That was a joke, dammit!

Paul Krugman responds to a mildly scary experience — someone forwarded to him an email from someone signing himself “drstrangelove” offering cash for dirt about Krugman — with a good-naturedly humorous post in which he lays out all the details himself, and concludes by asking for the promised check. One of the questions had to do with Krugman’s consulting arrangments; Krugman describes them, and adds, “I’ve done missions for the UN, consulting for the World Bank and IMF, etc., but those things aren’t lucrative. I’m also a “Centenary Professor” at the London School of Economics – it doesn’t pay me anything, but might be a helpful connection when I’m forced to flee the country.”

The post overall isn’t funny enough to keep Garrison Keillor up nights, but it’s an astonishingly temperate response to something that would have left me pretty angry. In context, the “flee the country” remark is obviously tongue-in-cheek. (Krugman’s suggestion that the Bush Administration has probably already checked him out to see if he has any personal vulnerabilities appears to be serious, but it’s also quite plausible: Krugman is certainly a considerable thorn in their side, and you can ask John McCain whether Karl Rove is willing to play hardball at times.)

Daniel Drezner — who acknowledges that the snooping expedition was something worth getting angry about — describes this as “border[ing] on megalomaniacal paranoia.” Would it be rude to suggest that Mr. Drezner borders on terminal humorlessness?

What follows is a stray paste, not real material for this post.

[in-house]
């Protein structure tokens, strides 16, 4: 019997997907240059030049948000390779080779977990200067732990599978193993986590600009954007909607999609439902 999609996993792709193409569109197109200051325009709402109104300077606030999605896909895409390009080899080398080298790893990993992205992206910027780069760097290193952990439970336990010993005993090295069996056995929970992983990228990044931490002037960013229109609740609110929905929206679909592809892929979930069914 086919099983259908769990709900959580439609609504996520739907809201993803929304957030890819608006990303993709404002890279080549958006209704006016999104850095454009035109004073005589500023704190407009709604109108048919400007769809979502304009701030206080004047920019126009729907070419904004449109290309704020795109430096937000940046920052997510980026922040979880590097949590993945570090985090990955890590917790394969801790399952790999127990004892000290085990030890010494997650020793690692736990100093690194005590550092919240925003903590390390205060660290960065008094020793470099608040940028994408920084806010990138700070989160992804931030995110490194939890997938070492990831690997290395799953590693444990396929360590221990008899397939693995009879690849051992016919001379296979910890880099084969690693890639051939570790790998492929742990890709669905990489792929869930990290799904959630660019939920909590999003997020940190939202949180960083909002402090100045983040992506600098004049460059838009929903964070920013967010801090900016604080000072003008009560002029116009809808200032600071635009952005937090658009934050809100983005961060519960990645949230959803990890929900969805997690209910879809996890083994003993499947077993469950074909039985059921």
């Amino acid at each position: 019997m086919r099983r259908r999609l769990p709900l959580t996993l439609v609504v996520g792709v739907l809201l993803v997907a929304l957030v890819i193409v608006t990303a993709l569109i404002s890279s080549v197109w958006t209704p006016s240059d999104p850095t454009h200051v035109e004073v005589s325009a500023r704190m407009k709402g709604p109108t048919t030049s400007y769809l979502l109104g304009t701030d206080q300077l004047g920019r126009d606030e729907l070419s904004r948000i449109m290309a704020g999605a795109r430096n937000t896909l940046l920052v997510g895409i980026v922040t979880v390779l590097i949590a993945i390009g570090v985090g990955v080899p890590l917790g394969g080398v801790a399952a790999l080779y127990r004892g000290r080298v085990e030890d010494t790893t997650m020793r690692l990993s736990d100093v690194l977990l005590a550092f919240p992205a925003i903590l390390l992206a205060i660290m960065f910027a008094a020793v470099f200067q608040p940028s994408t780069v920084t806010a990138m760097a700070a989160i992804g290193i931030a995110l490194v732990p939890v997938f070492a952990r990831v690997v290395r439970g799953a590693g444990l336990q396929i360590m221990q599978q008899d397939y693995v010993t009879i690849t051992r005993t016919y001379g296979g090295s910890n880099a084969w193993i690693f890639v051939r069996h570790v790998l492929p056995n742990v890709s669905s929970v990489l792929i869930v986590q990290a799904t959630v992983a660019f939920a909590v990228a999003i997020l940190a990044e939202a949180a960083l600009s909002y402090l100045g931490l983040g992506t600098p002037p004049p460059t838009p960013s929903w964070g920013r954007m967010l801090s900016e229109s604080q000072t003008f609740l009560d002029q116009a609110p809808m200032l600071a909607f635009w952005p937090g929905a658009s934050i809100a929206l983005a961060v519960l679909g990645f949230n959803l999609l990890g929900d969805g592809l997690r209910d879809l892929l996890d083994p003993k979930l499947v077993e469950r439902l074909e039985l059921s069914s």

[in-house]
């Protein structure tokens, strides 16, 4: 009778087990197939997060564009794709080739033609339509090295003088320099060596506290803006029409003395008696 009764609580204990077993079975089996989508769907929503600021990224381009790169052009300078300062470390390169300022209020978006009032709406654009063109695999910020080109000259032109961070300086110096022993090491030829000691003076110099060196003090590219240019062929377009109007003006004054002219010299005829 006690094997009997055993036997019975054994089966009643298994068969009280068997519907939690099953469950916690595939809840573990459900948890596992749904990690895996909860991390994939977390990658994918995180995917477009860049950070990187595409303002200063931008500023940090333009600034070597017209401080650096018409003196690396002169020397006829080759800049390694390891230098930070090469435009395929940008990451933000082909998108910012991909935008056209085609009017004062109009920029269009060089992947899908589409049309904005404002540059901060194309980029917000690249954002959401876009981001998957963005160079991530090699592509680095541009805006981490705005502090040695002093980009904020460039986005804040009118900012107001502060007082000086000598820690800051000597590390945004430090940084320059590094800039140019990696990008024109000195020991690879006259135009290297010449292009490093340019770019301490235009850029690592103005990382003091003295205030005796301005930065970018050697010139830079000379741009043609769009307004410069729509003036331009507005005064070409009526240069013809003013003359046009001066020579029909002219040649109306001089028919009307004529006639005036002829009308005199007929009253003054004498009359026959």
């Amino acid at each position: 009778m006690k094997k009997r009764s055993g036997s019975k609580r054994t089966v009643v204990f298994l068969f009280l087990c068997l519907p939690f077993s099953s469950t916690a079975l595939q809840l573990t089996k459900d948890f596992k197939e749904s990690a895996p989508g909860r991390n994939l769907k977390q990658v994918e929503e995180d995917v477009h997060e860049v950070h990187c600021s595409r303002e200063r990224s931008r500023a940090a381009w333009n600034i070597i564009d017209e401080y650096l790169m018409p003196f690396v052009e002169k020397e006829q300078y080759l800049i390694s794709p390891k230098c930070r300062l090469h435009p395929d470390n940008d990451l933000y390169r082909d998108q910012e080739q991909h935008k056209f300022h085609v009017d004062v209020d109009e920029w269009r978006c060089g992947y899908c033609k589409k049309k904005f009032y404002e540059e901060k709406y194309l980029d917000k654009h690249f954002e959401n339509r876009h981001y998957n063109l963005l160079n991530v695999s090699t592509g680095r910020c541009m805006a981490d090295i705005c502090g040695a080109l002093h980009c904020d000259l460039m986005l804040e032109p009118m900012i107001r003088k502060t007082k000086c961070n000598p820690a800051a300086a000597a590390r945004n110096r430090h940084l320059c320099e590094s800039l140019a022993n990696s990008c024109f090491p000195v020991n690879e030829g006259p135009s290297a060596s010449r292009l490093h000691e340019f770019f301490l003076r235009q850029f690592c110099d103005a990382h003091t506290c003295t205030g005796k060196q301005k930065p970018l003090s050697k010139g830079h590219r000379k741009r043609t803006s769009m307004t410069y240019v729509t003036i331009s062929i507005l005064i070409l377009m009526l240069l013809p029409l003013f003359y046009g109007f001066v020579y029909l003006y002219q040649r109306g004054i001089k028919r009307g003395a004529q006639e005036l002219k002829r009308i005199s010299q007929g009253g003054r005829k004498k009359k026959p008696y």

[Not, however — unlike some of Krugman’s critics — from terminal Bush-worship and wilful blindness about basic economics. Drezner isn’t happy with the new round of tax cuts at all, at all.]

Author: Mark Kleiman

Professor of Public Policy at the NYU Marron Institute for Urban Management and editor of the Journal of Drug Policy Analysis. Teaches about the methods of policy analysis about drug abuse control and crime control policy, working out the implications of two principles: that swift and certain sanctions don't have to be severe to be effective, and that well-designed threats usually don't have to be carried out. Books: Drugs and Drug Policy: What Everyone Needs to Know (with Jonathan Caulkins and Angela Hawken) When Brute Force Fails: How to Have Less Crime and Less Punishment (Princeton, 2009; named one of the "books of the year" by The Economist Against Excess: Drug Policy for Results (Basic, 1993) Marijuana: Costs of Abuse, Costs of Control (Greenwood, 1989) UCLA Homepage Curriculum Vitae Contact: